Manx Y-DNA Study
Up Manx Family Names Background DNA of the Isle of Man Scope and Objectives How to Take Part Results News about the Study Gallery

A detailed reports on progress with the study so far, including the detailed findings by family name can be accessed on this page.

Currently the key headline findings from the study so far are:-

The ancestral Y-DNA signatures of over 120 (out of 130+ in total) Manx male genetic families have been fully identified. Another 18 families have been partially classified. 
The Y-DNA results of more than 560 men of Manx origin are included in the study database.
In the period immediately after the Scandinavian occupation of the Isle of Man (800-1265AD) up to a quarter of the male population were of Scandinavian or North European origin.
The transition from Gaelic patronymic family names to hereditary names on the Isle of Man in the period ca 1050-1300AD has had unexpected genetic implications in that:-
a) There are examples of parallel name formation, namely different Y-DNA profiles with same family name
b) There is unexpected genetic persistence, in that we see the same male Y-DNA profiles, but possessed by families with different names
Kelly from the Isle of Man is really so!  All those familiar family names (e.g. Curphey, Bridson, Kennaugh etc) which we consider to be typical of and unique to the Isle of Man are shown to be indeed so.
Different variants of the same original Manx family name, which are popularly assumed to be equivalent, e.g. Callister and Collister, etc are indeed the same family.
Every one in eight men tested in the study did not show the genetic profile associated with the rest of his family.
The names of some early Manx emigrants changed/evolved after they left the Island in the 1700-1800s.
The close-relatedness of the Manx community genetically is a notable feature of the Isle of Man, as might be expected. Y-DNA testing indicates that a number of male lines are connected from early times. However autosomal DNA testing provides further  anecdotal evidence of this characteristic amongst a small population of people with Manx ancestry.
A macro analysis indicates the times scales in which the early ancestors of the present-day Manx inhabitants arrived on the Island from elsewhere,

Manx Y-DNA Study Progress Reports 

In order to make this information more easily readable and useable, it has been divided into smaller sections as follows:-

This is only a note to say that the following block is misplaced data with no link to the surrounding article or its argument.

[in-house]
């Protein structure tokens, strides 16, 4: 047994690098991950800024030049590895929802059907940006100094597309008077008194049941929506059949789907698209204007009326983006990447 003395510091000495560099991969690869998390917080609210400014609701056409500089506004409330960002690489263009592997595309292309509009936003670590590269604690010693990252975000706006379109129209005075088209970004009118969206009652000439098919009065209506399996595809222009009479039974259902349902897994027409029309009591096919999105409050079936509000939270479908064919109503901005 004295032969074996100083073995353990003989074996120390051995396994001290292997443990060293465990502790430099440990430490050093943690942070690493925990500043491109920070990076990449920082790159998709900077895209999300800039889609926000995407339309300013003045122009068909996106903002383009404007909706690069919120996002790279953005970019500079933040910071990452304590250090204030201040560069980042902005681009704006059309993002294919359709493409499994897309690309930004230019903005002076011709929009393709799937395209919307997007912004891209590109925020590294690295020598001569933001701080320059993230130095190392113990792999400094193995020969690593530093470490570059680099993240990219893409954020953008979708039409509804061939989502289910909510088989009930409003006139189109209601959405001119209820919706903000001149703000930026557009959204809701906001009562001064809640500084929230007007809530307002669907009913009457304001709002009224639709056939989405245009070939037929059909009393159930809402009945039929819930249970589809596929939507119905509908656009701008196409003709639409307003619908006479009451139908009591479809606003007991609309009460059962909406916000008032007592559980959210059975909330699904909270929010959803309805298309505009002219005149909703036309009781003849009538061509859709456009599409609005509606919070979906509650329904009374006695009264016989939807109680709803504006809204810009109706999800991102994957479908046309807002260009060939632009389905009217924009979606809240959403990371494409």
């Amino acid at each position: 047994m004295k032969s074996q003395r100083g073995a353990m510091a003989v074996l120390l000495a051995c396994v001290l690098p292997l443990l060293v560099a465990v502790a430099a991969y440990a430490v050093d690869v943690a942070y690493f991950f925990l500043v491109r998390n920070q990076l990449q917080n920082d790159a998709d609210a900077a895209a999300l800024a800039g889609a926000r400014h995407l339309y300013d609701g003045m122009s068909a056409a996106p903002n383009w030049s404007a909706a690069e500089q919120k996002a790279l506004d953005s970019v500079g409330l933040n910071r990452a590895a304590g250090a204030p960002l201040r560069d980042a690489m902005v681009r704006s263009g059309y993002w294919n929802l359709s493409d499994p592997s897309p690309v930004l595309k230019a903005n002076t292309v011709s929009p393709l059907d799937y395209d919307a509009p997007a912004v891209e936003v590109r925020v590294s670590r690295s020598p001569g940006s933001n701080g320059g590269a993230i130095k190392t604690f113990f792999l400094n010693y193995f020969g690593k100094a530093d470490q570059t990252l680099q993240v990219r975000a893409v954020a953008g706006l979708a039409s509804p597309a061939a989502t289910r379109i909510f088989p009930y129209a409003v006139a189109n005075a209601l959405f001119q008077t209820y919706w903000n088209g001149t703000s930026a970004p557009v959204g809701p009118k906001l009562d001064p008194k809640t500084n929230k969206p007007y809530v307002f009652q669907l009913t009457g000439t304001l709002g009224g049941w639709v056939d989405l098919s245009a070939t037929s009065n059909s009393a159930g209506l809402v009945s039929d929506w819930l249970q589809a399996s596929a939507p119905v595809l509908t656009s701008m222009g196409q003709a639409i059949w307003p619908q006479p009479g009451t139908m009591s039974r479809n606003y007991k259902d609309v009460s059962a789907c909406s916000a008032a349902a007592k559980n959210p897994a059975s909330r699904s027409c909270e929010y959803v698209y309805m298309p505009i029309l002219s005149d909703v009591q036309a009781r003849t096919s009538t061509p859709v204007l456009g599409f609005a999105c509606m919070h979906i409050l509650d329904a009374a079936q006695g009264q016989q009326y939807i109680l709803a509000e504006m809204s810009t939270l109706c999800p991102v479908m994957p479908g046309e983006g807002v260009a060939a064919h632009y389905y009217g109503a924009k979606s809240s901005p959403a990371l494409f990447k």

Key Findings
Characteristics of Manx Family Names
Y-DNA Testing and Methodology Used
Results Summary
The Future
Appendix I - Detailed Results for Each Family NameUpdated 24th May 2022
Appendix II - Analysis and Interpretation of Results
Appendix III - Analysis of Non-Paternal Events
Summary table of results and progress - Updated 12th April 2022
High Level Macro Analysis of the results  - Updated 18th May 2020
Gallery  - Updated 18th Jan 2024
Correlation of Name Origins with Genetic Origins - Updated 30th September 2020

Furthermore, an analysis has been recently carried out by Chris Keig examining the possible connection between a number of Manx families and the Viking Kings of Mann - see here


Those detailed results for each person tested through FTDNA can be seen here. More will be available in time, as will the analysis.  If your family name is incompletely tested or not all and you have a male candidate bearing your name and you wish to take part please feel free to contact me

The project continues to need financial support as well as further testing candidates. Each Y-37 test costs $119/90 and anyone can make a donation on line to the project here.

A few family names are not yet fully or partially tested and so suitable candidate are still sought. See here

A full summary of the project results and output has been published in "Isle of Man Studies" - The Proceedings of the Isle of Man Natural History and Antiquarian Society - Vol XVII  - see the index here

If you have questions or comments on the project then please feel free to contact me, John Creer, here




If you have any questions about this site please contact John A Creer Copyright John A Creer 2010-2023